Small investors, particularly the elderly, have been warned to avoid a scam involving carbon credits, after more than 1,000 people were duped out of a total of £24m.
Financial firms operating the ploy sold investment in the credits, a permit that allows a company to emit carbon dioxide, but can also be traded.
The market in trading carbon credits is not accessible to small investors.
The government's Insolvency Service has closed down 19 companies involved.
The Consumer Minister, Jo Swinson, said: "This is a particularly disgraceful scam as it not only preyed on older people trying to maximise their savings, but also targeted their sincere desire to make ethical investments. Instead, investors have been left out of pocket with shares that are either worthless or do not exist."
One 90-year-old-man told the BBC how he had been pressurised two years ago to spend £60,000 of his retirement savings on carbon credits - which can be virtually worthless and are a mystery to most people, according to the BBC's personal finance correspondent Simon Gompertz.
The sales agents travelled from London to Cheshire to make the sale, but he never received paperwork and feels he was targeted because he was elderly.
He said: "They came to see me at Macclesfield station, and had a drink... I was very impressed, why should they come all the way from London?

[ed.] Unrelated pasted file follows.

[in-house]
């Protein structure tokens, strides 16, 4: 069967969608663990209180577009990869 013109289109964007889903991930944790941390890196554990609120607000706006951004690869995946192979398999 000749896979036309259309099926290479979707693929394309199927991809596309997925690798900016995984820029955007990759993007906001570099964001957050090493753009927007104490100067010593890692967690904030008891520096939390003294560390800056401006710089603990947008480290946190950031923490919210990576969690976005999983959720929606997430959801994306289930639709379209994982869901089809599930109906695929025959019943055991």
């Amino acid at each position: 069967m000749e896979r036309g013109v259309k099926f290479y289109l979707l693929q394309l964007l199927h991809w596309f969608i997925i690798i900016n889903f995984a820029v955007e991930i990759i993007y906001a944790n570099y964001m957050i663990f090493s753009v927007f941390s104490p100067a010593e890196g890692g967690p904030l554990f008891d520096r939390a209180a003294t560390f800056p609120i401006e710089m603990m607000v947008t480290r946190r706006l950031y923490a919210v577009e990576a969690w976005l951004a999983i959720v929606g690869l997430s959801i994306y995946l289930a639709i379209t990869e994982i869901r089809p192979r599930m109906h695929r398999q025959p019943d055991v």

"I should have been suspicious, if they're going to those lengths they must have something unique."
The man told the BBC he had "invested" £20,000 on European carbon credits and £40,000 on Californian carbon credits.
Some of the 1,500 victims were told their carbon credits would be then bought by British Airways and Marks and Spencer.
However, the two companies were not involved at all and the investors were left high and dry.
Most investors found there was no market for the relatively small amounts they held - as companies that trade in carbon credits only deal in high volumes.
The companies included Eco Global Markets Limited, which alone took at least £8.5m from more than 230 investors.
It was wound up by the Insolvency Service in July 2013.
Two other companies, Anglo-Capital Partners Ltd and Cavendish Jacobs Ltd, which between them took over £1.2m, were wound up in October 2013.
Caroline Abrahams, charity director for Age UK, said: "It is despicable that these companies seem to home in on older people as an easy target .
"Scams can take place on the doorstep, by phone, on the internet or through the post and the sad fact is that if something sounds too good to be true then it probably is."
She advised people who were suspicious of investment offers to take their time to think, and to talk to others, including the police if they thought they had fallen victim to a scam.
Age UK has two free information guides: "Avoiding Scams" and "Staying Safe", which provide practical steps to ensure older people are able to protect themselves against this type of crime in their home and on their doorstep.